Diabetes is a disorder that makes it difficult for the body to regulate blood sugar levels.
When the body stops generating or responding to the hormone insulin, which controls blood glucose (sugar), blood glucose levels rise too high.
Poor sleep quality and higher blood sugar levels are related, according to research. A recent study has discovered that certain deep sleep brain waves are connected to the control of blood sugar levels.
The researchers hypothesise that elevating particular deep-sleep brain waves could lower the incidence of type 2 diabetes.
More than 6% of the world’s population currently has diabetes, which is on the rise globally. The American Diabetes Association estimates that 37.3 million Americans, or 11.3% of the population, have diabetes, with more than 35.4 million of those having type 2 diabetes.
96 million Americans aged 18 and older had prediabetes in 2019, which is a condition in which blood glucose (sugar) levels are increased but not high enough to be classified as diabetes.
The risk factor for type 2 diabetes, prediabetes, frequently has no symptoms and can go unnoticed for a very long time.
To lower the chance of acquiring type 2 diabetes, the National Institutes of Health recommend many lifestyle modifications, including:
- if a person is overweight, reducing 5–7% of their body weight and maintaining that weight loss
- getting up to 30 minutes of exercise five times each week
- consuming fewer servings and making an effort to consume nutritious foods the majority of the time.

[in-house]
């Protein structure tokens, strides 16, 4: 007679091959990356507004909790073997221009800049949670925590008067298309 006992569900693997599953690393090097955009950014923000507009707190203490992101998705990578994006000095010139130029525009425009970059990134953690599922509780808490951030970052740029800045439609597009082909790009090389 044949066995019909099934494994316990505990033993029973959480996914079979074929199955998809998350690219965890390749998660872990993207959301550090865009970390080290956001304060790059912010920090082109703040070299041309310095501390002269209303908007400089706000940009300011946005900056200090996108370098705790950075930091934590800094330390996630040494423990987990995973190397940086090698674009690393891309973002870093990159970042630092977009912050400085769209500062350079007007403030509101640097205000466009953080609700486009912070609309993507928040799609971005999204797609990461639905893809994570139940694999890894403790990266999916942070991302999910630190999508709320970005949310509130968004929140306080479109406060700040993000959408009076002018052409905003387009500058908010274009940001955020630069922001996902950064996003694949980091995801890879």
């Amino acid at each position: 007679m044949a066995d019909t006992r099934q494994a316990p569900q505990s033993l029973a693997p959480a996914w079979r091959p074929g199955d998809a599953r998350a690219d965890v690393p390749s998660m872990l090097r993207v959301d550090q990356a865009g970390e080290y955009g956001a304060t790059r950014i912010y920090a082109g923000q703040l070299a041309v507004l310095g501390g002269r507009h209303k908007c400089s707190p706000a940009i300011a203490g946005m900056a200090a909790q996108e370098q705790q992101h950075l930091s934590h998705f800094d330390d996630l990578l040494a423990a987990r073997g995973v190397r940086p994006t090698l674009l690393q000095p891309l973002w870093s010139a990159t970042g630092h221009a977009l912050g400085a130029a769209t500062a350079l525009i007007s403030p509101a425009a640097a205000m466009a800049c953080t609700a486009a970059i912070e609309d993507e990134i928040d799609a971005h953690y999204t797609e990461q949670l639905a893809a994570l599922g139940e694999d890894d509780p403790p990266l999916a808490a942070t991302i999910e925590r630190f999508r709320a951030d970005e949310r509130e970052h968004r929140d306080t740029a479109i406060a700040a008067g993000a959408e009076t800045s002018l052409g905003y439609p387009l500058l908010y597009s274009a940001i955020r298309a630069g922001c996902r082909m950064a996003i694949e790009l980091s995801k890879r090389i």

What connection exists between sleep and diabetes?
Numerous studies have connected poor blood glucose control and sleep issues. Raised blood glucose levels and a higher risk of type 2 diabetes are all linked to inadequate sleep length, poor sleep quality, and sleep disorders such insomnia and sleep apnea.
Now, a study has postulated a mechanism through which deep sleep is associated with lower blood glucose levels and contends that sleep quality rather than quantity is a better predictor of blood glucose levels.
Researchers discovered a connection between some deep sleep brain waves and better blood sugar regulation the next day.
According to the study, which was published in Cell Reports Medicine, deep sleep enhances the body’s sensitivity to insulin by stimulating the parasympathetic nervous system, leading to better blood sugar regulation.
According to study co-author and researcher Vyoma D. Shah of the Centre for Human Sleep Science, “the association with blood glucose control appears to be strongly explained by a link between deep sleep oscillations and specific alteration in insulin sensitivity, rather than insulin synthesis, storage, or secretion.”
The study noted that “the causal chain by which this occurs in humans is still unexplored.”
Brainwaves suggest a metabolic connection
Although she was not engaged in this study, Fiona McLoone, a research communications officer at Diabetes UK, commented:
“This study gives us more information about how the brain regulates blood glucose levels while we sleep; however, more research is required to determine whether assistance with improving sleep could benefit those who have type 2 diabetes or are at risk for developing it.”
Previous studies have suggested that decreased glucose metabolism is related to a shortening of slow-wave, or deep, sleep.
In a laboratory experiment, it was discovered that healthy young people’ insulin sensitivity significantly decreased when slow-wave sleep was inhibited, which in turn reduced glucose tolerance and raised the chance of developing diabetes.